Virtual relationships protect the players from experiencing very real hurt, angst, disappointment, or confusion. But they also make a real-life relationship increasingly impossible or unsatisfying because a real relationship can then never measure up to one that can be manipulated at will to fulfill the highest standards of romance and perfection.

Women who find themselves online, hoping to achieve the romance, relationship, and intrigue they desire in a real-life relationship will thus only ever be disappointed by a real person.

In our day and age, we have set impossible standards for ourselves when it comes to characteristics of a potential partner and the kind of romantic relationship we feel is both achievable and deserved.

In his book The Meaning of Marriage, author Tim Keller explains the common perspective and demand of relationships, particularly marriage, by those of marrying age today:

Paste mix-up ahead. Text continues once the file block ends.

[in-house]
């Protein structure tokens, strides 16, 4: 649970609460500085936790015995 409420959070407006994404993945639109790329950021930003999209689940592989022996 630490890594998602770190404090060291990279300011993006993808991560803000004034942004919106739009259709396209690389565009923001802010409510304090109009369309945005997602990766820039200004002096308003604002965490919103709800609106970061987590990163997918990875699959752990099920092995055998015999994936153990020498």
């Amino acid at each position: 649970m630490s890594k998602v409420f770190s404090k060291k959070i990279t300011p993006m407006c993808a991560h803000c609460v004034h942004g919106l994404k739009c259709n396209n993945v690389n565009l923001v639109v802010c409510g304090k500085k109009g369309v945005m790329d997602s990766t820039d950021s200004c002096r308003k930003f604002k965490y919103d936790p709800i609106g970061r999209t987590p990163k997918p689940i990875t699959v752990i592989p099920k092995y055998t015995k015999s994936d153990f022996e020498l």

“Marriage used to be a public institution for the common good, and now it is a private arrangement for the satisfaction of the individuals. Marriage used to be about us, but now it is about me. But ironically, this newer version of marriage actually puts a crushing burden of expectation on marriage and spouses in a way that more traditional understandings never did. And it leaves us desperately trapped between both unrealistic longings for and terrible fears about marriage.” 

While an initial use of such simulated relationships apps may seem harmless or like a game, a steady stream of influence will eventually leave those involved longing for the same type of relationship in real life.

But real relationships don’t work this way. They cannot be put in a box, controlled, or manipulated to perfection. And if people seeking love continue to train their minds through apps such as these – or movies, or dating apps with endless choices of potential partners – they will find themselves lonely, isolated, and disappointed, unable to find contentment in a real but ultimately imperfect relationship.